Due to its high rate of mortality, lung cancer is a prominent area of research for scientists. Lung cancer is a complex disease with many subtypes resulting from factors such as family history, lifestyle and occupation-with each subtype requiring different treatment regimens. Thus, developing therapeutics for this disease requires vast research efforts.
The specific subtypes of the cancer must be paired to successful treatments, which can then be matched to individual patients. The American Type Culture Collection (ATCC) has responded to this initiative for personalized medicine by creating new drug screening and diagnostic test development tools, such as tumor cell panels based on genetic alteration, primary cells, gene-edited isogenic cell lines and cell line derivatives.
“Over the years, we have expanded our portfolio into the most diverse and unique collection of cancer cells to include thousands of human and animal cancer cell lines representing the diversity of the disease,” said Fang Tian, PhD, lead scientist at ATCC. “Our growing collection of lung cancer cell lines is now just shy of 100 lines. The cells in our collection were deposited by investigators who identified the important growth properties, bio-functions and molecular characteristics of these cells. ATCC is also adding to this information through internal R&D and application data. Further, ATCC cultures have appeared in thousands of peer-reviewed publications which form the basis for the discovery and development of scientific advances in the field of lung cancer research.”
In a recent development, scientists are being asked by grant reviewers and journal editors to provide controls for their experiments that represent normal in vivo physiology. ATCC has answered the call for relevant physiological controls for its lung cancer cells lines by delivering human primary airway cells. These cells display normal expression of tumor suppressor genes and proto-oncogenes, indicating they would be ideal controls in any lung cancer experiment.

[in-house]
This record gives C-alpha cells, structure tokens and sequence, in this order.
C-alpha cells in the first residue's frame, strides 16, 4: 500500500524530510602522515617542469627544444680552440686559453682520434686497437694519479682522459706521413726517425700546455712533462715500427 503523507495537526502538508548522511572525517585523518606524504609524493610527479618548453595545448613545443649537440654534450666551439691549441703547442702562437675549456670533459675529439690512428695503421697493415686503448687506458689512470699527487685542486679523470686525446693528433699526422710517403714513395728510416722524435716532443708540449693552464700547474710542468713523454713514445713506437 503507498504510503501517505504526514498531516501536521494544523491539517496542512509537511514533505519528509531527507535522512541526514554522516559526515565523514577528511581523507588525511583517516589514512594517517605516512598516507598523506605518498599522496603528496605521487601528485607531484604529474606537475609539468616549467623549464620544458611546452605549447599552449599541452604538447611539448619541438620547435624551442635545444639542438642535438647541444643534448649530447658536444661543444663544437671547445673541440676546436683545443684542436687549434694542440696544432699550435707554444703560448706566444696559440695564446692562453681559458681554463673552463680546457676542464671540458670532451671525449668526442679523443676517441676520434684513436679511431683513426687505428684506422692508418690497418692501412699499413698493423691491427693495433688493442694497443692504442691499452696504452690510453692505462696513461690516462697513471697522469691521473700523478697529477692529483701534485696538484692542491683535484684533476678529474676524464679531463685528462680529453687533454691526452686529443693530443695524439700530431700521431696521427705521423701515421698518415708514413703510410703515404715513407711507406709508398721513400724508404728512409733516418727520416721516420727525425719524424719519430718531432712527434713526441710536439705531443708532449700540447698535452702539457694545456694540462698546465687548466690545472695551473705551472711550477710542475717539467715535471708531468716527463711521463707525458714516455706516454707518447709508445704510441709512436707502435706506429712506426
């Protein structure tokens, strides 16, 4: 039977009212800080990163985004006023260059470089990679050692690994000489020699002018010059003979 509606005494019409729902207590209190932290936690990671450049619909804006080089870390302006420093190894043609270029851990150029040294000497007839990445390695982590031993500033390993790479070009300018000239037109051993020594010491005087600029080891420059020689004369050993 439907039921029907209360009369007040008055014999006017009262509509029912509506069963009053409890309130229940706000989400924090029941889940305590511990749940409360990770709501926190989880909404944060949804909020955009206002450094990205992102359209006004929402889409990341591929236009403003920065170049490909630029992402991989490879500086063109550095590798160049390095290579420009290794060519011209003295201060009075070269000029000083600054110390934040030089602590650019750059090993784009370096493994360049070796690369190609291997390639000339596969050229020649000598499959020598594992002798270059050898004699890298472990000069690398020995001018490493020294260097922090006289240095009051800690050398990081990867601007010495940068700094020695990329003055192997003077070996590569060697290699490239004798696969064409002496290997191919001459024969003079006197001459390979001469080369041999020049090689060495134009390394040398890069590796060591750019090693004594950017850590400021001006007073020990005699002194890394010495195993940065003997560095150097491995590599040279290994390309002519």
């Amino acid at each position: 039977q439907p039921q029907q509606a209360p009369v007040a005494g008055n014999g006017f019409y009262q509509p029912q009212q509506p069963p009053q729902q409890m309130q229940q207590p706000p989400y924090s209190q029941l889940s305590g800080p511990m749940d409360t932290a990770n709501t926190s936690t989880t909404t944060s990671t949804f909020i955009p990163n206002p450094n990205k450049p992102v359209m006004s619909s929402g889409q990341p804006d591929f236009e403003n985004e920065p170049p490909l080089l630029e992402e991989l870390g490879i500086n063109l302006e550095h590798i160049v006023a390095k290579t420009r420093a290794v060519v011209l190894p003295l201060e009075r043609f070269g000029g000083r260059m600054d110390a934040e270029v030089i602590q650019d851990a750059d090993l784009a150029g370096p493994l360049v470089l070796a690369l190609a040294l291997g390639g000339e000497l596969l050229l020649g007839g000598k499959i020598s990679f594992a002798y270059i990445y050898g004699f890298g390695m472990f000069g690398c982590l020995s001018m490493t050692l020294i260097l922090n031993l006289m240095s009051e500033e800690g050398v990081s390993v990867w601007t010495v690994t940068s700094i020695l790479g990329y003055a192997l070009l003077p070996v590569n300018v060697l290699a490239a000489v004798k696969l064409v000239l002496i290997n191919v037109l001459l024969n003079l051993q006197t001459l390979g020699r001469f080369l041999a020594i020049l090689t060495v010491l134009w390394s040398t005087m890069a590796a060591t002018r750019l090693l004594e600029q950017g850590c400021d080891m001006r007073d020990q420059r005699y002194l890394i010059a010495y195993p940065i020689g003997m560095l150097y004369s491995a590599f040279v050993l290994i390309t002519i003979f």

ATCC has established 3-D culture methods for its primary cells. These methods can be used to further replicate the in vivo situation of the airways of the lung, including pseudostratified epithelium, mucus secretion and cilia movement. Additionally, ATCC can provide donor specific characteristics or fill requests for specific gender, age, ethnicity and cause of death for its primary cells, enabling scientists to satisfy the current funding and publication requirements for rigor and transparency.
Making the Most of the Data
The value of tumor cell lines as research models and drug discovery tools is greatly enhanced when there is an understanding of the underlying genetic abnormalities that drive their phenotype.
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“ATCC has taken the first step for researchers by annotating many of our tumor cell lines with gene mutation data mined from the available online databases. We have then validated these genetic alterations in-house via next-generation sequencing,” continued Tian. “Using this data, we compiled panels of the most useful cell lines for cancer research.”
These tumor cell panels contain ten or more cell lines organized by the presence of various gene alterations relevant in lung cancer, such as the EGFR and KRAS panels. The mutational or amplification status of the cells in these panels have been thoroughly sequenced and validated by ATCC scientists.
“These panels are powerful tools that allow you to investigate carcinogenesis across cells with a spectrum of mutation states and to screen compounds or biologics to develop targeted therapeutics,” explained Dr. Tian.
Precise Gene Editing
In addition to compiling its cell lines into highly validated panels, ATCC has begun to take advantage of emerging precise genome editing technologies to create more reliable screening tools for cancer investigators. ATCC plans to use gene editing technology to develop a portfolio of new products and services to support basic and translational research.
A recent trend in lung cancer diagnostics is the creation of nucleic acid-based tests used in clinical testing. A critical element in developing these tests is highly pure, well-characterized nucleic acids such as genomic DNA, which are used as controls.